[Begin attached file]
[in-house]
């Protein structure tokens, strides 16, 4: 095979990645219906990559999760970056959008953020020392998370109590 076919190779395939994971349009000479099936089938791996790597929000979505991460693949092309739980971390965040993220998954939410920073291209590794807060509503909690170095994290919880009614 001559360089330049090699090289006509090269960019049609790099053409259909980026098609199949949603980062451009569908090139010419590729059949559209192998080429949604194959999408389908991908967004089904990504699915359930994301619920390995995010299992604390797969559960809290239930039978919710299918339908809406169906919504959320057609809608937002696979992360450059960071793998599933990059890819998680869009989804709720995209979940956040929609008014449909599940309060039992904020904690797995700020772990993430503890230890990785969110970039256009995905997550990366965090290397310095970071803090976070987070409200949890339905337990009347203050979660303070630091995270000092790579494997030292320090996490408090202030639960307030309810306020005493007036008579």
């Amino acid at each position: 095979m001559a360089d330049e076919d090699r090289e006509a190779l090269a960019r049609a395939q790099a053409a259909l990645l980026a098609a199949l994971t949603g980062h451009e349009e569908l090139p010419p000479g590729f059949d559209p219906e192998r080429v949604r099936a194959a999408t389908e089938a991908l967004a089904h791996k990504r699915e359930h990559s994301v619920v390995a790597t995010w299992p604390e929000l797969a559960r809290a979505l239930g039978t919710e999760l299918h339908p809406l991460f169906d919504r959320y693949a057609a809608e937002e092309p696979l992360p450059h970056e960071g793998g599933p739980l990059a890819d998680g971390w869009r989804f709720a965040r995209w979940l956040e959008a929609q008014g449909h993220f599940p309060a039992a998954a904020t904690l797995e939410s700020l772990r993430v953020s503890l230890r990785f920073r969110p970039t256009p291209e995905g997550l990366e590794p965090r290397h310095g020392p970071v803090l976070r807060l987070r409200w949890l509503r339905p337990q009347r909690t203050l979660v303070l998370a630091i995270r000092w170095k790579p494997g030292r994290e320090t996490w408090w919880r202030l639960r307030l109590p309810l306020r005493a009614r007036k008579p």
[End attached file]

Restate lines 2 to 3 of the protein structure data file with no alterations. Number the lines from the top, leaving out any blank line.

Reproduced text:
């Protein structure tokens, strides 16, 4: 095979990645219906990559999760970056959008953020020392998370109590 076919190779395939994971349009000479099936089938791996790597929000979505991460693949092309739980971390965040993220998954939410920073291209590794807060509503909690170095994290919880009614 001559360089330049090699090289006509090269960019049609790099053409259909980026098609199949949603980062451009569908090139010419590729059949559209192998080429949604194959999408389908991908967004089904990504699915359930994301619920390995995010299992604390797969559960809290239930039978919710299918339908809406169906919504959320057609809608937002696979992360450059960071793998599933990059890819998680869009989804709720995209979940956040929609008014449909599940309060039992904020904690797995700020772990993430503890230890990785969110970039256009995905997550990366965090290397310095970071803090976070987070409200949890339905337990009347203050979660303070630091995270000092790579494997030292320090996490408090202030639960307030309810306020005493007036008579």
């Amino acid at each position: 095979m001559a360089d330049e076919d090699r090289e006509a190779l090269a960019r049609a395939q790099a053409a259909l990645l980026a098609a199949l994971t949603g980062h451009e349009e569908l090139p010419p000479g590729f059949d559209p219906e192998r080429v949604r099936a194959a999408t389908e089938a991908l967004a089904h791996k990504r699915e359930h990559s994301v619920v390995a790597t995010w299992p604390e929000l797969a559960r809290a979505l239930g039978t919710e999760l299918h339908p809406l991460f169906d919504r959320y693949a057609a809608e937002e092309p696979l992360p450059h970056e960071g793998g599933p739980l990059a890819d998680g971390w869009r989804f709720a965040r995209w979940l956040e959008a929609q008014g449909h993220f599940p309060a039992a998954a904020t904690l797995e939410s700020l772990r993430v953020s503890l230890r990785f920073r969110p970039t256009p291209e995905g997550l990366e590794p965090r290397h310095g020392p970071v803090l976070r807060l987070r409200w949890l509503r339905p337990q009347r909690t203050l979660v303070l998370a630091i995270r000092w170095k790579p494997g030292r994290e320090t996490w408090w919880r202030l639960r307030l109590p309810l306020r005493a009614r007036k008579p």